Answer: Georgia child support guidelines take into account the ability of both parties to pay based upon their earned income. Now, in a lot of situations, one party or another hasn’t been working in a while, and in those cases the court has an ability to impute income based upon earning history and capacity of one party or another to contribute to the needs of the child.
A lot of times, one party or another may have been out of the workforce for a while, but have an ability to earn money still. And let’s say that you’re a husband and you want to show that your wife has an ability to go get a job similar to that earning capacity. A lot of times that might require a detailed analysis of her previous earning capacity, and the court can, of course, look to how long she has been out of the work force in consideration of that imputed income.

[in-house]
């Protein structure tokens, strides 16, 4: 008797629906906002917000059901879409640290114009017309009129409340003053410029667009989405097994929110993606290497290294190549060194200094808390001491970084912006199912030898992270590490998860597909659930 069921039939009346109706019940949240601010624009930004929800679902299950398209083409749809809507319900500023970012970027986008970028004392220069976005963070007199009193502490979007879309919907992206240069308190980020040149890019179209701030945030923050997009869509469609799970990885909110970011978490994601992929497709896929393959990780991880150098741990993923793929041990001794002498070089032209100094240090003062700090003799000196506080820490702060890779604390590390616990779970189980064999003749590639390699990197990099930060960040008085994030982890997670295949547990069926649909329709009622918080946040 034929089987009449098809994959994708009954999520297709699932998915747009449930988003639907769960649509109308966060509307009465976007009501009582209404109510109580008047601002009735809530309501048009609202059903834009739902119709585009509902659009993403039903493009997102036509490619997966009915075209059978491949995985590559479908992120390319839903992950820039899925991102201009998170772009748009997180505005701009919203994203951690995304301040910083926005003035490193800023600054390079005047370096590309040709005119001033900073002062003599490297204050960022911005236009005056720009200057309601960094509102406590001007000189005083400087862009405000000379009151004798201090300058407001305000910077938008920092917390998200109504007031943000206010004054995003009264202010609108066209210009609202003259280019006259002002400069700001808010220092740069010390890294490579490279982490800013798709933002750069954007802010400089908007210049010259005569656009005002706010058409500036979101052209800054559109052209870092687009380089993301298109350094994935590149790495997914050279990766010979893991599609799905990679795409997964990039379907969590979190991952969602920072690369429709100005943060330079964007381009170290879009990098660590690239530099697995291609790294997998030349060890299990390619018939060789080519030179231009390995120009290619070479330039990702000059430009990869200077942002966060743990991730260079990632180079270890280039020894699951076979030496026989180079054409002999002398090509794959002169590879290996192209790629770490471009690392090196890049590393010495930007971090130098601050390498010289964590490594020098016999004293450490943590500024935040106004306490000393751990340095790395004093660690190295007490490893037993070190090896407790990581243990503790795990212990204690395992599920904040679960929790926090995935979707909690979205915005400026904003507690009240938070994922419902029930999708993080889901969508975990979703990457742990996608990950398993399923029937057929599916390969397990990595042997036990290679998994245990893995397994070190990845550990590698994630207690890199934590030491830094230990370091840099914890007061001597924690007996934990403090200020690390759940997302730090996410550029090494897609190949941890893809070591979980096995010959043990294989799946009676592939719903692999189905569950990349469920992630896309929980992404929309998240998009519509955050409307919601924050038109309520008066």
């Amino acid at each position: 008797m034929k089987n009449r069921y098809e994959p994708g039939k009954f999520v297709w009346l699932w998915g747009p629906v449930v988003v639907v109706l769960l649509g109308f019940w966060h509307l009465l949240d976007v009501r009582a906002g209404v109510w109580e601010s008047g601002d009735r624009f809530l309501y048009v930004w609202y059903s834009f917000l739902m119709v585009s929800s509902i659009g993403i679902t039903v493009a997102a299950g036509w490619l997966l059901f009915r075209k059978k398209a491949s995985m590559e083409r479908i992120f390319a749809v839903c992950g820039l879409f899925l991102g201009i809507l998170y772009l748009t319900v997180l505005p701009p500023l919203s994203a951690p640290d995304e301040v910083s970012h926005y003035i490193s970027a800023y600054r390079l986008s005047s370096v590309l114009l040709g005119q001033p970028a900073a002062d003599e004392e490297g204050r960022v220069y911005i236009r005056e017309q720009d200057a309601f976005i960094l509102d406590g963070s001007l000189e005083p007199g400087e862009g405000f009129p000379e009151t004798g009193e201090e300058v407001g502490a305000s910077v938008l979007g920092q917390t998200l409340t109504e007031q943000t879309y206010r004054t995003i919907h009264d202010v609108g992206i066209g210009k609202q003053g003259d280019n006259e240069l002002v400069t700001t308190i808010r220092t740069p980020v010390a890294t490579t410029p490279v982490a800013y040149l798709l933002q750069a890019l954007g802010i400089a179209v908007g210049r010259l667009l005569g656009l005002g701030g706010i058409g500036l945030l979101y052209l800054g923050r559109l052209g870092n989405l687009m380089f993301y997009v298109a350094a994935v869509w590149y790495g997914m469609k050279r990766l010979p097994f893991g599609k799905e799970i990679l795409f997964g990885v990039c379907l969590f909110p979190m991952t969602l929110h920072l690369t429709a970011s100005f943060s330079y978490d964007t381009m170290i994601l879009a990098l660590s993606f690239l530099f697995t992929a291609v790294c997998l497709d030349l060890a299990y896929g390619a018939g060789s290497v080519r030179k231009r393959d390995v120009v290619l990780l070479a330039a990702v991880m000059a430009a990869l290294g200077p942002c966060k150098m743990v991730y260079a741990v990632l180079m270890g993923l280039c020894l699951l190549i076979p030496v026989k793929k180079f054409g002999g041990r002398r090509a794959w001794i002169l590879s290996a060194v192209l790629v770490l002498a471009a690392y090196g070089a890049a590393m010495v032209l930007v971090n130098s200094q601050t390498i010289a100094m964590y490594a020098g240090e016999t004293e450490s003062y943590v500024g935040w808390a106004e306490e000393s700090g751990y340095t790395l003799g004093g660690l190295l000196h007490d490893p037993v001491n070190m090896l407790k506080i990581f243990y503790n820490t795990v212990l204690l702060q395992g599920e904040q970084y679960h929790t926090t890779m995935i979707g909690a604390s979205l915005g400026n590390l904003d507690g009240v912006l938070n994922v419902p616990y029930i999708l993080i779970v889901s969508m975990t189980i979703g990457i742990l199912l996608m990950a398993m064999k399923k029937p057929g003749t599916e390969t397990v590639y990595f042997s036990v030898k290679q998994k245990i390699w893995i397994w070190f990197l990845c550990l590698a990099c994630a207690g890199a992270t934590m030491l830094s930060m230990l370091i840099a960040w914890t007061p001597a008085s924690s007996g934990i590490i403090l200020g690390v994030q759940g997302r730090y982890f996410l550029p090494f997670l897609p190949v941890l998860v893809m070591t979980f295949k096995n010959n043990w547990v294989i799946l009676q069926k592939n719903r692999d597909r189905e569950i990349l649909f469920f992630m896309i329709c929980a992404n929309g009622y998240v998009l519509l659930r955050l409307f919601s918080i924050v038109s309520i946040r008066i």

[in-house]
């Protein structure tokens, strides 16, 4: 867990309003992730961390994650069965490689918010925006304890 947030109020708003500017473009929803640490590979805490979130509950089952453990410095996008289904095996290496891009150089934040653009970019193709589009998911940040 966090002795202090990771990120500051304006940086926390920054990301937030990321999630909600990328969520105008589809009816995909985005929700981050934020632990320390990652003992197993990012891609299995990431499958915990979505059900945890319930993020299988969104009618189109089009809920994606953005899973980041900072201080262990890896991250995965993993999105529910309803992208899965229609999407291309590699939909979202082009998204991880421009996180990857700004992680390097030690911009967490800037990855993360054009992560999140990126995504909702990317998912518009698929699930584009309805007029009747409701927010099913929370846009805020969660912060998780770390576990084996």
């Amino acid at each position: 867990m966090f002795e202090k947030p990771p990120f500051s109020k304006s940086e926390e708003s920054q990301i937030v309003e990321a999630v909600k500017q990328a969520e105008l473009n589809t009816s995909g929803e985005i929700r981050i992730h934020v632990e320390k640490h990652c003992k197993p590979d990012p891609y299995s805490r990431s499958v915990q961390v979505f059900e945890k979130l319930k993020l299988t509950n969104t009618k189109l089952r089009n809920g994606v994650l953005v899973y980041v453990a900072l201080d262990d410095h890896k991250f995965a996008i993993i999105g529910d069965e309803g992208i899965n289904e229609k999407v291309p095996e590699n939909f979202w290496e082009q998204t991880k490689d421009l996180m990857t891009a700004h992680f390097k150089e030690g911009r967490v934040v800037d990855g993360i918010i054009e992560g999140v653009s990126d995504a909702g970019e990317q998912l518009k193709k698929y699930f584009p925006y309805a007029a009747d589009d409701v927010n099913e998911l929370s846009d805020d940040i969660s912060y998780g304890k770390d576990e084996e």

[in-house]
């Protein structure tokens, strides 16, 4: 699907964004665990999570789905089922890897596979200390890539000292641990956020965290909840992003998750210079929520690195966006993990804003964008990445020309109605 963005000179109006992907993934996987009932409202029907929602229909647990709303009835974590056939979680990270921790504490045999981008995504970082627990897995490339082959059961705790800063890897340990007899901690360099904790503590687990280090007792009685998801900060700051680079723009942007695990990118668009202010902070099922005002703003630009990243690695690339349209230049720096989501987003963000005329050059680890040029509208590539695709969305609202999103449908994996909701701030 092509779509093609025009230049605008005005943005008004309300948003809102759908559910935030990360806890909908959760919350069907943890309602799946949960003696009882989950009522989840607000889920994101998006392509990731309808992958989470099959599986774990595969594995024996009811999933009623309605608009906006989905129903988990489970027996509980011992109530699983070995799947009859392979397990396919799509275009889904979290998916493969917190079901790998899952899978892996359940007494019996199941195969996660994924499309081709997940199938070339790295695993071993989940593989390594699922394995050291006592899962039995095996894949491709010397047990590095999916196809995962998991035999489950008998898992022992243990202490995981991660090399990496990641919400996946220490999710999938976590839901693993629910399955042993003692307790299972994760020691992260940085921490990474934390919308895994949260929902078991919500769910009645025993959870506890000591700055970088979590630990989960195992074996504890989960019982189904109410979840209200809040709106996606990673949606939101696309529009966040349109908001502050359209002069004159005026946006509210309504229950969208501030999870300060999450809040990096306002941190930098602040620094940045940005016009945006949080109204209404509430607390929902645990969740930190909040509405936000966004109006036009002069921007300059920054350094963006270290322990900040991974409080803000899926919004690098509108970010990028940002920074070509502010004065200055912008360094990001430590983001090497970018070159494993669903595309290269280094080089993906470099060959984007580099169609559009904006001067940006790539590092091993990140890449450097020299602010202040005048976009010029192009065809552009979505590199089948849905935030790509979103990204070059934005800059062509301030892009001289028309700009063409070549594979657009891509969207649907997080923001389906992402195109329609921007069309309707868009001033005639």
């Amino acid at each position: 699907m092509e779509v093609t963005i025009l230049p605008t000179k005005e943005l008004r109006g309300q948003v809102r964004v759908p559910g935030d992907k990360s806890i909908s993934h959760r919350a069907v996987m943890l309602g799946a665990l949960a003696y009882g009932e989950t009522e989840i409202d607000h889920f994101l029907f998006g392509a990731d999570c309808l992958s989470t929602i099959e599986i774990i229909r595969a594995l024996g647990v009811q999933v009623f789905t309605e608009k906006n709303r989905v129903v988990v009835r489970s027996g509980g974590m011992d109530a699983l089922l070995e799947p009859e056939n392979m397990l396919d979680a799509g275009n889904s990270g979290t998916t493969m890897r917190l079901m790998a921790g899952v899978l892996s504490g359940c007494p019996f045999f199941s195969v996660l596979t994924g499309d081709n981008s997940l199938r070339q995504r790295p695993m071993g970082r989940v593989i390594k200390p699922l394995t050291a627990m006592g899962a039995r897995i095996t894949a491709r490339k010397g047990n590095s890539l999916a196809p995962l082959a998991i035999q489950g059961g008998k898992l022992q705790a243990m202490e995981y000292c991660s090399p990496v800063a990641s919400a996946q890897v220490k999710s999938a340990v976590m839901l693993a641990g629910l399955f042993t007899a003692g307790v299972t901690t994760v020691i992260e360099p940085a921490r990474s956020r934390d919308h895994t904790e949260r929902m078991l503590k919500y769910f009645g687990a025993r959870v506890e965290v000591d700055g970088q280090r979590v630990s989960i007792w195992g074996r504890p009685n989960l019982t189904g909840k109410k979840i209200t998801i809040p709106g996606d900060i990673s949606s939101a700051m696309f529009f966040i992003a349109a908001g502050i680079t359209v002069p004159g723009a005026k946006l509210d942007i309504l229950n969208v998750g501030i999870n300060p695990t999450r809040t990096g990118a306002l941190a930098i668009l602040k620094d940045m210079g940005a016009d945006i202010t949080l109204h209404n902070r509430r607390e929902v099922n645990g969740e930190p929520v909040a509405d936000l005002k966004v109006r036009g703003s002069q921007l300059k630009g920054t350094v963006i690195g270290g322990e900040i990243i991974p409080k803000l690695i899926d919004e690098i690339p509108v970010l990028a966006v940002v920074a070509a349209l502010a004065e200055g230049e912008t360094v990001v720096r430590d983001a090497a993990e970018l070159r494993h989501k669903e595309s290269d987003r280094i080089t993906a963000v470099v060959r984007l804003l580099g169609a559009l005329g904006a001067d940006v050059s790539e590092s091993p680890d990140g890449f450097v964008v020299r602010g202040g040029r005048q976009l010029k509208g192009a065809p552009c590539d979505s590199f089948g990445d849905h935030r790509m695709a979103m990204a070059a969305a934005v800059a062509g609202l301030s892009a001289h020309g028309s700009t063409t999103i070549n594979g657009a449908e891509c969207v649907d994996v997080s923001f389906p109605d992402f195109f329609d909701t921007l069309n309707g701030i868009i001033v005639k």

The parties may work with a general child support guideline, but the court has the ability to deviate from that guideline. There are a number of specific and non-specific deviations, and those include whether or not one party or another has more than standard visitation. A lot of times there’s an allowance made for dads that might take on more than a non-custodial every-other-weekend sort of role. So, that might lead to less child support for that parent, because they are assuming more time with the child and the court will then assume that they are accounting for more resources on a day-to-day basis for the needs of that child.
The court can also consider the special needs and interests of the children and other expenses that might arise when calculating a child support guideline. And, of course, there are needs that are day-to-day needs like childcare; in some cases a nanny might be necessary, in some cases daycare might be adequate to meet the needs of the children, and in other cases there’s not a need for daycare or for other special arrangements to be made. So, the court will weigh all of the arguments about whether or not these are necessary and reasonable expenses and then make a decision going forward about how to account for those inside the child support guidelines. Again, they have broad latitude to work with in the guideline; whether through specific or non-specific deviation, to come up with a guideline that meets the needs of the children.